from being the plainest of the tribe, were not 
present, and did not make their appearance any 
})art of the day. They were said to be unclean, 
which was explained by a reference to periodical 
affections, sup[)osed to correspond with lunar 
renovations. During- the influence of these affec- 
tions, both wives and daughters strictly withdraw 
from society, abstaining from the slightest con- 
tact with the huts or utensils ; exhibiting- in this 



•I 




■*f 



M VS'IKIIIOUS DANt'K. 



25:j 



rospcrt a corrcspoiKlcncc witli the practice not 
only of piofiiiu' anlicpiity, but of the Old Testa- 
ment. 

A sick leniaU' expressed a desire; to have the 
ma/icinc a(hninislered to her, and tlie doctor 
assented to lier request. Tliis is a dance diH'erent 
from what yon saw at tlie Uocki/ ll'wcr. 

A number of those who had been previously 
initiated in this mystery were spee(bly broui^ht 
toi^elher, and formed a circle about tlu; patient. 
Herbs, bark of" trees, and roots, were thrown 
iij)on her by them as tlu^y danced around, and 
every dancer })lew on those parts of the body 
su|)p()sed to be affected with tlie tube of a pij)C, 
which in all circumstances and ceremonies is an 
object of veneration, and indeed a Man'iUm. They 
then shook her, and the doctor blew into her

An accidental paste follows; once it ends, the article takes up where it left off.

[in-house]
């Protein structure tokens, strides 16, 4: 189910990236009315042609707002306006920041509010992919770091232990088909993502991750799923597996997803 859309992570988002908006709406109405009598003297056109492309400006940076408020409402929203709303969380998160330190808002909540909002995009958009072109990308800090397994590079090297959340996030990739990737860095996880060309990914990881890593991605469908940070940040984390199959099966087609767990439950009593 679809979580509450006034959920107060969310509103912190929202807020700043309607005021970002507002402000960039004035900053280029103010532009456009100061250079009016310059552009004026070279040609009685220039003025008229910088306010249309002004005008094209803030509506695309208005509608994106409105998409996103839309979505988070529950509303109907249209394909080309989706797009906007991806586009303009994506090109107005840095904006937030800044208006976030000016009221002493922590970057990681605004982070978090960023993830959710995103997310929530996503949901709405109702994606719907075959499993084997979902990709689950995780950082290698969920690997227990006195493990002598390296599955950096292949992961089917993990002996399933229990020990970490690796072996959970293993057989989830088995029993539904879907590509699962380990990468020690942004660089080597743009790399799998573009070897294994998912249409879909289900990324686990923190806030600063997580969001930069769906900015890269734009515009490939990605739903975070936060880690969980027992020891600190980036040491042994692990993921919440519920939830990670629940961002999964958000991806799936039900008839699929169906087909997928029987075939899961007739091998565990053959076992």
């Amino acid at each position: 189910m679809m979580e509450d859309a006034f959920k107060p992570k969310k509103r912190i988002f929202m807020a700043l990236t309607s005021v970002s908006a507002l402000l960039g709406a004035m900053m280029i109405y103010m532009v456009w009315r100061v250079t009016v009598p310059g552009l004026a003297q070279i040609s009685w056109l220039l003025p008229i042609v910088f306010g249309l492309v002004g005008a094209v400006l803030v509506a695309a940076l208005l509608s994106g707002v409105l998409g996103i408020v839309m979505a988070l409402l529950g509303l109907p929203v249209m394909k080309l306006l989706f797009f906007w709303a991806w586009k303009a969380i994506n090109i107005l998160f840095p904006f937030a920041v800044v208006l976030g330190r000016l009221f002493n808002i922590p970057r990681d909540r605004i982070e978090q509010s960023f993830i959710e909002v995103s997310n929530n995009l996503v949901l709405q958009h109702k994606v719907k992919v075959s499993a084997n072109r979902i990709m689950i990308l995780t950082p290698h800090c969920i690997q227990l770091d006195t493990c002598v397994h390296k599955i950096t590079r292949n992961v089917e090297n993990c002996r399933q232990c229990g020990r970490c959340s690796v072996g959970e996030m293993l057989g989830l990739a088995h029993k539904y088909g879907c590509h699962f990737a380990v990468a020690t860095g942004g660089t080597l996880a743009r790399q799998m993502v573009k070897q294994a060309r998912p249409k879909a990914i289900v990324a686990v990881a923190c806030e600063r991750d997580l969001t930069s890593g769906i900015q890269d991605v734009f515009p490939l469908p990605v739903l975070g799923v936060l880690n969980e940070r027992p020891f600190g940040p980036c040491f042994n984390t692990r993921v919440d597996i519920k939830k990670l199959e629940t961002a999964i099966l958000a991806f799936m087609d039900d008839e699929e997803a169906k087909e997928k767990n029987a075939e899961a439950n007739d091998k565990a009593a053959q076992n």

mouth to drive out the evil s[)irit by which she 
was possessed ; tlie hitter, liowever, proved 
stronger than his own, and in the midst of al! 
this infernal bustle and racket the poor wonian 
died. This was, with implicit faith, ascribed to 
her evil spirit. When the patient recovers it is 
ascribed to miraculous power. 

Although the Indians allege that the sole 
object of this dance is to remove the disease of 
the patient, yet I thought \ could trace in the 
ceremony the projiclscerc of our ritual, and the 
cwtremum .spiritum ore CAc'iperc of the Romans. 



( 



I 



V' 



I ' * 'f 



W^ul if 




2r)4 



INDIAN niVsK I WS. 



Tliiis {\\v, my (li'-.ir Countess, you linvc svvw 
not a liitU' ol' \\w fhailutiuiism ainoiiL;- \\\vsv In- 
dian physicians ; tlu'y aiv by no nu>iuis, liowovcr, 
(U'slitutt* ol" tlu' knowledijfo of inrdicincs, or of 
successful remedies; and eertaiidy tliey kill 
fewiM' of their patients than ours, at least wiu-n 
superstition i»nd Ju^-i^Ieiy do not form part ol" 
their o|)eralions. 

Their medii-anients consist entirely of what